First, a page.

Private James Friday

James Friday Jnr ©
Image © Royston Williamson 2015
Photograph courtesy of Royston Williamson

Thank you to Lenka Cathersides for this research

James Friday was born on 7th February 1894 in Dorking Surrey and was baptised on 1st April 1894 in St Martin’s church in Dorking. At the time of the baptism the family lived at Hampstead Lane, Dorking. James’ father worked as a shepherd.

James’ father, James was born in the 2nd quarter of 1866 in Dorking. He was the son of George (born about 1826) and Anna (born about 1827, both in Dorking). James senior came from a family of woodmen and agricultural labourers. His mother, Emma Friday (nee Capon) was born in the 4th quarter of 1856 in Dorking or Capel. Emma’s parents were called John and Sarah Caponi and were both born about 1820. John was born at Warnham, West Sussex and Sarah at Pedham, Surrey. James snr and Emma married in the 4th quarter of 1888 in Dorking. Emma was 10 years older than her husband James. Emma died in the 4th quarter of 1899 in Dorking at the age of 43.

James jnr had five siblings.

Emily Friday born on the 22nd of August 1889 in Dorking and baptised on the 13th of October 1889 at St Martin’s church.

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The 1891 Census reads that the family lived at Hampstead Lane. James snr specified his employment as being a stockman. Apart from James snr and Emma, the house was occupied by their one year old daughter Emily and two lodgers. Stephen and Charles Williams were working as a carter and a shepherd and came to Dorking from Sussex.

Emma gave birth to twin girls Mabel and Clara Friday. The girls were born on 7th October 1891 in Dorking and were baptized on 6th December 1891 at St Martin’s church.

Emma, James and Emily Friday – ©

Emma was born on 1st July 1896 in Dorking and was baptised on 30th August 1896 at St Martin’s church. By this time the family moved to Mile House in Westcott.

The last child, John Friday was born on 2nd August 1897 in Dorking and was baptised on 17th October 1897 at St Martin’s church.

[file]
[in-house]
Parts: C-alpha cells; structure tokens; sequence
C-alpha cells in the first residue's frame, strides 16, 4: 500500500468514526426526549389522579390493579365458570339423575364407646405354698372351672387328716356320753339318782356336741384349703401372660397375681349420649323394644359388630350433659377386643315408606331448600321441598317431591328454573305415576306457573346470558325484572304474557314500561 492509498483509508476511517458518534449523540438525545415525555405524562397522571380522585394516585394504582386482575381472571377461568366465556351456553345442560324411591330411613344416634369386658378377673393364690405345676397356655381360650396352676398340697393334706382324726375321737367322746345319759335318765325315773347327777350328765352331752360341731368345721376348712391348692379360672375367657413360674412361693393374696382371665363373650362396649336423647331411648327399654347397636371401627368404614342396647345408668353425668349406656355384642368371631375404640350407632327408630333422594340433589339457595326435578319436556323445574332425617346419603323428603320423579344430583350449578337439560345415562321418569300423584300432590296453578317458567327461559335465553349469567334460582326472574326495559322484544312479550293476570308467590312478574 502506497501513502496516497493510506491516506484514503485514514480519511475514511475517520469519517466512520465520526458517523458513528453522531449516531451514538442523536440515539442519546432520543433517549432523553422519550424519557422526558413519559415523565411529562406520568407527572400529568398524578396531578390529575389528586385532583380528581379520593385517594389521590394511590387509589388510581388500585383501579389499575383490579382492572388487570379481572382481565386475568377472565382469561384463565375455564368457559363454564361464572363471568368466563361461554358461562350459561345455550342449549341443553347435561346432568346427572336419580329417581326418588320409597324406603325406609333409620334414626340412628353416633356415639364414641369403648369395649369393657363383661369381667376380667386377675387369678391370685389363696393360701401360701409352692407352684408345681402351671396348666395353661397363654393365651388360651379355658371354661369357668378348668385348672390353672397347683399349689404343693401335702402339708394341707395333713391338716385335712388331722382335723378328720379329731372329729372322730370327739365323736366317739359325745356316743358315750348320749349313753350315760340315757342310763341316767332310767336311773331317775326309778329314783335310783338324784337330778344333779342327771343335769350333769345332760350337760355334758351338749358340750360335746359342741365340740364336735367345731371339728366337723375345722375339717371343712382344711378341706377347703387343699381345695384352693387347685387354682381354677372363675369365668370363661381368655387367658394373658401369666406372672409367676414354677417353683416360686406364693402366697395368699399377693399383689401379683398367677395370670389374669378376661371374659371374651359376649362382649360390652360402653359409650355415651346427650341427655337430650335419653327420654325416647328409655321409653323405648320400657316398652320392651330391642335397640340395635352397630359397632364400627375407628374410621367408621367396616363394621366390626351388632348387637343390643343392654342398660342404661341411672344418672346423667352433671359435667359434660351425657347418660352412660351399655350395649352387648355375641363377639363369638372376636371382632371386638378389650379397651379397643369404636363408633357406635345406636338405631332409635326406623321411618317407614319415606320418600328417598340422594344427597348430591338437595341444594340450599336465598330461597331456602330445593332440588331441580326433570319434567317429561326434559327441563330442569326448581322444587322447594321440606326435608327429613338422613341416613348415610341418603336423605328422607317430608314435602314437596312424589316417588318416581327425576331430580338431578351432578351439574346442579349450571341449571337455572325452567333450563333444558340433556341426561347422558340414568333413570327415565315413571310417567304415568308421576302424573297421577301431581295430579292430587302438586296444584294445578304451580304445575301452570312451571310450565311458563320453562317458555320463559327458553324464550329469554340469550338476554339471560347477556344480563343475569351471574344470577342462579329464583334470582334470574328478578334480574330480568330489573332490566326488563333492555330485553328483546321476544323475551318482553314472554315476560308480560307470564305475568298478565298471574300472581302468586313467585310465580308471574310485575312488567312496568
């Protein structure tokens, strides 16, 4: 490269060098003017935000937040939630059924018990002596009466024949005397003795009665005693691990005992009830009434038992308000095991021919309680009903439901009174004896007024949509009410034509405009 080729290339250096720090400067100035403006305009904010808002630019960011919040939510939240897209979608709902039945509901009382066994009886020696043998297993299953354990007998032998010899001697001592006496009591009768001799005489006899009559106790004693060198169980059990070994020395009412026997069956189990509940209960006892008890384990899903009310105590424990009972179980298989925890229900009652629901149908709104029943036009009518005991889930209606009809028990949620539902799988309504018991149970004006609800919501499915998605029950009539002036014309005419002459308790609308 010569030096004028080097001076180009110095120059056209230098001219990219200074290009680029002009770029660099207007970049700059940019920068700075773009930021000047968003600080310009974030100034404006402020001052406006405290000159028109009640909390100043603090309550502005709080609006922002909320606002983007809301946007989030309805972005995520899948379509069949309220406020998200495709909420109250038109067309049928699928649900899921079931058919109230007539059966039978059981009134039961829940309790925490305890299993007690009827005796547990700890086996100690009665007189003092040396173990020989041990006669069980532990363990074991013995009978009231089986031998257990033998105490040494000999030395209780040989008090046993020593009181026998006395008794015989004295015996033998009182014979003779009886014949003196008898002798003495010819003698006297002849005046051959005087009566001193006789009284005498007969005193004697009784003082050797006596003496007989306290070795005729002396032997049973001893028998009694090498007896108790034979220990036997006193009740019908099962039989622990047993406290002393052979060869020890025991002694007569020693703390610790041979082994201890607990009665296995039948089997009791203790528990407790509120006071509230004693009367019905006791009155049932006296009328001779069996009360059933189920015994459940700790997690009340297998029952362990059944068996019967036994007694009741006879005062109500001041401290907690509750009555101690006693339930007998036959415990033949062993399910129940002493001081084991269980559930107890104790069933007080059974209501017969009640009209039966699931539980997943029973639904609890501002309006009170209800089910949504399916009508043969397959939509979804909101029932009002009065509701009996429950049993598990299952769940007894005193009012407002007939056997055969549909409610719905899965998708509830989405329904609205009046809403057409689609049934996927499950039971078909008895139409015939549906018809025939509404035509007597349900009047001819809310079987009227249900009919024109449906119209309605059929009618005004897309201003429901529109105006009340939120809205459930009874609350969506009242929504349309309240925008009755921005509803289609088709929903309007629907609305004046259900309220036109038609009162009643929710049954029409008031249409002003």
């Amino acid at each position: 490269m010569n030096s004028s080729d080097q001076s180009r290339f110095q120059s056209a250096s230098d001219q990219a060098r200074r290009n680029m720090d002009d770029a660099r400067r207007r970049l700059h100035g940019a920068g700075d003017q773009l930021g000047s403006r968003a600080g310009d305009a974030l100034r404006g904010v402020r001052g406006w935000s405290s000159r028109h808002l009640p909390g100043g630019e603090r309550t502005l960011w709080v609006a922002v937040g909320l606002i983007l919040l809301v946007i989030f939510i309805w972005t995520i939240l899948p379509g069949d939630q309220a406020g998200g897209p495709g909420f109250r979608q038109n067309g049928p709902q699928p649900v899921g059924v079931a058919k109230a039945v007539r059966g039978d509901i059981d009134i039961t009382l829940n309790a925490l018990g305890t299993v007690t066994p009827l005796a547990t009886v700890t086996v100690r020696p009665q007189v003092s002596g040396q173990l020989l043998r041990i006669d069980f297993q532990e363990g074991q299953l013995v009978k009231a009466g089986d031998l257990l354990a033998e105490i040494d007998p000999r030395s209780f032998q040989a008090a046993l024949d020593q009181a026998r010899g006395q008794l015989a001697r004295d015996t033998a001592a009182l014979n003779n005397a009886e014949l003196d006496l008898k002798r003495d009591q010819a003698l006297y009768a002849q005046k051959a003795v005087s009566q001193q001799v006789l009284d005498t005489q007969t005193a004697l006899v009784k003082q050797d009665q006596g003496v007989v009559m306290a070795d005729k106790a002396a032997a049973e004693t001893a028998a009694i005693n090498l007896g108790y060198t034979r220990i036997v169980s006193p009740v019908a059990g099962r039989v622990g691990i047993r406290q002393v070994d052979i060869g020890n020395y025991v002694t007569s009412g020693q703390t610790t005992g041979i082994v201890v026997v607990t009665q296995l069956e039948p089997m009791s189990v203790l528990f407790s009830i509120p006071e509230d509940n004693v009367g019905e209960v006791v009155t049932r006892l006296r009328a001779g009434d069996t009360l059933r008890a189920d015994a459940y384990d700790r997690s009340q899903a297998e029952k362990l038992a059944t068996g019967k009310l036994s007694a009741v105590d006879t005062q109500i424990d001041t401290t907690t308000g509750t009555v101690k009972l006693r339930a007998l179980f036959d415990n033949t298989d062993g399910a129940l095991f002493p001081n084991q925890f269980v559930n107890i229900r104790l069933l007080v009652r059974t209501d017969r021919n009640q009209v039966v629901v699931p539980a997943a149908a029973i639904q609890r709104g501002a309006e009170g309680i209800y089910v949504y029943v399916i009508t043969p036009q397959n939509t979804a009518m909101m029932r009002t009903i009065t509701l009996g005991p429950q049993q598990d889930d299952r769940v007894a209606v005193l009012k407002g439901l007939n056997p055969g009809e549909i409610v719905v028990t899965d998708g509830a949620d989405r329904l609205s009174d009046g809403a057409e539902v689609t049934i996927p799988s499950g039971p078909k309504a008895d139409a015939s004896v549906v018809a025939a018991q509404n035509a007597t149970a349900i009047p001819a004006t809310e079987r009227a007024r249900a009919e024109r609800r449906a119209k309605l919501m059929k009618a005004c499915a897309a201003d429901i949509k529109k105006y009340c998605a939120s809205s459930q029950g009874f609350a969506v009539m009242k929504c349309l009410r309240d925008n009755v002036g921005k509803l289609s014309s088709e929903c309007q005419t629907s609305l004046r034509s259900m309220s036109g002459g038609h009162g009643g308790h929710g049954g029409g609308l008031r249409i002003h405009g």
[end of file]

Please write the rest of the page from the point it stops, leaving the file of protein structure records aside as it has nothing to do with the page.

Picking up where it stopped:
The 1901 Census reads that the family were living at Mile House Cottage, Westcott. Emma died at the end of 1899. James was working as a shepherd. The children’s aunt, Ellen Beavan, moved into the house with the family and, as she states her occupation to be a housekeeper, she was likely helping James to raise his offspring.

The 1911 Census reads that the family moved once again to 23 Orchard Road in Dorking. James snr worked as a gas stoker, James’ jnr’s sister Emily was a daily housemaid and a James jnr himself, was an errand boy. The house they occupied had five rooms. The 1911 Census reads that at this time all six children were still alive.

Military History

James Friday was part of the 8th Service Battalion of The Devonshire Regiment. His service number was 10957 and he was a Private. Findmypast and Ancestry military transcripts incorrectly states that James was born in London. His place of enlistment is stated as London as well. At the time of enlistment he was likely living with his father at 23 Orchard Road in Dorking Surrey.

James entered the Western European Theatre of war on 25th July 1915. He is presumed to have died on 25th September 1915.

He was killed in action during the Battle of Loos in France. He is commemorated at the Loos Memorial, Pas de Calais in France on panels 35 to 37. He was 21 years old. His body was never found.

He received the British and Victory medals and the 1915 Star.

8th Service Battalion The Devonshire Regiment

The 8th Battalion was formed at Exeter on 19th August 1914 as part of the first New Army K1. Its recruits came all over the United Kingdom. The 8th Battalion moved to Rushmoor Camp in Aldershot and became part of the 14th Division. On 14th November 1914 the Battalion moved to Barrosa Barrack in Aldershot, then to Farnham and back to Aldershot.

On 26th July 1915, the 8th Battalion mobilised and landed at Haver France. In France they became part of the 20th Brigade of the 7th Division. On 25th September the Battalion engaged in the Battle of Loos

They were said to fight magnificently but suffered great casualties: over 600 men. The 8th were shelled heavily by Germans in No Man’s Land and suffered heavy machine gun casualties. German’s used heavy shelling to disperse gas and smoke cloud. What is more, British gas blew back on the 8th during the attack. The men removed their gas masks as they could not breathe in them and some were gassed. However, they managed to capture German Gun Trench and 4 German field-guns with the 7th Division (one of the field-guns was presented at Exeter). Survivors held their position until the evening of the 26th of September when they were withdrawn.

Image ©

Born Dorking, Surrey
Lived Dorking, Surrey
Son of James and Emma Friday of 32 Orchard Road, Dorking
Regiment 8th Battalion, Devonshire Regiment
Number 10957
Date of Death 25th September 1915
Place of Death Loos, France
Cause of Death Killed in Action
Age 21
Memorial Loos Memorial, France
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